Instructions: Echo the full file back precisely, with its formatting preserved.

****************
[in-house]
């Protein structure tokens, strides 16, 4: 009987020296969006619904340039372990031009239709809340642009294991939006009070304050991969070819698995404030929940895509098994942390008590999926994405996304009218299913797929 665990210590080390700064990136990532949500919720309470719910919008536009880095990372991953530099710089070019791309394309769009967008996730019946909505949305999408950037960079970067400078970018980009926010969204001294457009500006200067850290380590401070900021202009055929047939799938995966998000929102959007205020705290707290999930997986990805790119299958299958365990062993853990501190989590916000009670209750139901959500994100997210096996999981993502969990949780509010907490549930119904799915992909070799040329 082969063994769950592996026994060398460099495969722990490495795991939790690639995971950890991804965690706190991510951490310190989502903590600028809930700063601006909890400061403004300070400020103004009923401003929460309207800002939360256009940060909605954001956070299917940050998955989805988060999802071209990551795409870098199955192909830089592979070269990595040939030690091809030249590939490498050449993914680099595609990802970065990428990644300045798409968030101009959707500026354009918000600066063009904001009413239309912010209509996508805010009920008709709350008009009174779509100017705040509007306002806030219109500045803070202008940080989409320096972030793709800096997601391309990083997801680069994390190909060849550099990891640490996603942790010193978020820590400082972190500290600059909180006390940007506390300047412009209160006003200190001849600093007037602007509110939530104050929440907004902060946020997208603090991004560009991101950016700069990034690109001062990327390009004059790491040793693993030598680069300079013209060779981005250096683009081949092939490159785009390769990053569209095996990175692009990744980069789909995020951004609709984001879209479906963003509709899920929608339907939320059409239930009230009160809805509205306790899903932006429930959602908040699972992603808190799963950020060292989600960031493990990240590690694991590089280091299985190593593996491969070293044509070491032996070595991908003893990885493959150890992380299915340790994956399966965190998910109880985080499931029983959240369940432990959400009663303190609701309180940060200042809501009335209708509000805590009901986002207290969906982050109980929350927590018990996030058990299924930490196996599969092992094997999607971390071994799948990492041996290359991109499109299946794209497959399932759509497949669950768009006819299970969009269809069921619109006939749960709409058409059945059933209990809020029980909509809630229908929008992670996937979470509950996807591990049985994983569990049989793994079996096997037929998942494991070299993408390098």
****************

[in-house]
């Protein structure tokens, strides 16, 4: 009987020296969006619904340039372990031009239709809340642009294991939006009070304050991969070819698995404030929940895509098994942390008590999926994405996304009218299913797929 665990210590080390700064990136990532949500919720309470719910919008536009880095990372991953530099710089070019791309394309769009967008996730019946909505949305999408950037960079970067400078970018980009926010969204001294457009500006200067850290380590401070900021202009055929047939799938995966998000929102959007205020705290707290999930997986990805790119299958299958365990062993853990501190989590916000009670209750139901959500994100997210096996999981993502969990949780509010907490549930119904799915992909070799040329 082969063994769950592996026994060398460099495969722990490495795991939790690639995971950890991804965690706190991510951490310190989502903590600028809930700063601006909890400061403004300070400020103004009923401003929460309207800002939360256009940060909605954001956070299917940050998955989805988060999802071209990551795409870098199955192909830089592979070269990595040939030690091809030249590939490498050449993914680099595609990802970065990428990644300045798409968030101009959707500026354009918000600066063009904001009413239309912010209509996508805010009920008709709350008009009174779509100017705040509007306002806030219109500045803070202008940080989409320096972030793709800096997601391309990083997801680069994390190909060849550099990891640490996603942790010193978020820590400082972190500290600059909180006390940007506390300047412009209160006003200190001849600093007037602007509110939530104050929440907004902060946020997208603090991004560009991101950016700069990034690109001062990327390009004059790491040793693993030598680069300079013209060779981005250096683009081949092939490159785009390769990053569209095996990175692009990744980069789909995020951004609709984001879209479906963003509709899920929608339907939320059409239930009230009160809805509205306790899903932006429930959602908040699972992603808190799963950020060292989600960031493990990240590690694991590089280091299985190593593996491969070293044509070491032996070595991908003893990885493959150890992380299915340790994956399966965190998910109880985080499931029983959240369940432990959400009663303190609701309180940060200042809501009335209708509000805590009901986002207290969906982050109980929350927590018990996030058990299924930490196996599969092992094997999607971390071994799948990492041996290359991109499109299946794209497959399932759509497949669950768009006819299970969009269809069921619109006939749960709409058409059945059933209990809020029980909509809630229908929008992670996937979470509950996807591990049985994983569990049989793994079996096997037929998942494991070299993408390098």